Before World War II, the main sources of bananas were located along the east coast of Central and South America. Although Honduras and Columbia featured coastlines of both the Atlantic and Pacific Oceans, their banana shipping routes were mainly focused on the Atlantic Ocean and the Gulf of Mexico. Equador was the only major producer of bananas on South America's west coast and was starting to show promise as a key world exporter in the early 1930s. The countries of Central America, such as Honduras, were also beginning to export bananas more frequently from their west coast ports.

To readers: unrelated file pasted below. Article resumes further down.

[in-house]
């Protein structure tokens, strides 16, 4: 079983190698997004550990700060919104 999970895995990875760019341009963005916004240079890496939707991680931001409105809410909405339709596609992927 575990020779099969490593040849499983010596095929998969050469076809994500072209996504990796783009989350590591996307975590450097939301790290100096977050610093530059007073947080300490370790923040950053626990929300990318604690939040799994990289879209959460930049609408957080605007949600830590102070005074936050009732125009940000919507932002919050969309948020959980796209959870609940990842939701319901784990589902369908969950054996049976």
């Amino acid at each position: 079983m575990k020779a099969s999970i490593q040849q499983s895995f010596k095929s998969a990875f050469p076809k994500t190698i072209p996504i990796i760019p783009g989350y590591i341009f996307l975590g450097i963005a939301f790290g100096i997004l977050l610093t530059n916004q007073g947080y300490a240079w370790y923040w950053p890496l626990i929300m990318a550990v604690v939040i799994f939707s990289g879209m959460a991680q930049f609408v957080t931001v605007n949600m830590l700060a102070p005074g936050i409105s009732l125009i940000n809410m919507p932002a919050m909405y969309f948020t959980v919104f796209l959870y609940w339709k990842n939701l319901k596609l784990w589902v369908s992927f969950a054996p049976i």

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During World War II, because of the frequency of German submarines in the
Carribean, oceangoing shipments of bananas from South and Central America decreased.
Overall, worldwide shipping routes were greatly restricted during the war years
and into the early 1950s. To make up for this loss, overland transportation routes
into the United States flourished. In 1946, Mexico was a major exporter, accounting
for almost 15% of bananas entering the United States. After the war, Equador once
again rose to prominence and became the world's largest banana exporter. At the
same time, the expensive and time-consuming overland shipments from Mexico lost
their appeal. (View modern
photos of Berth 147.)
By 1966, ocean shipping made up 99% of all banana imports to the United States.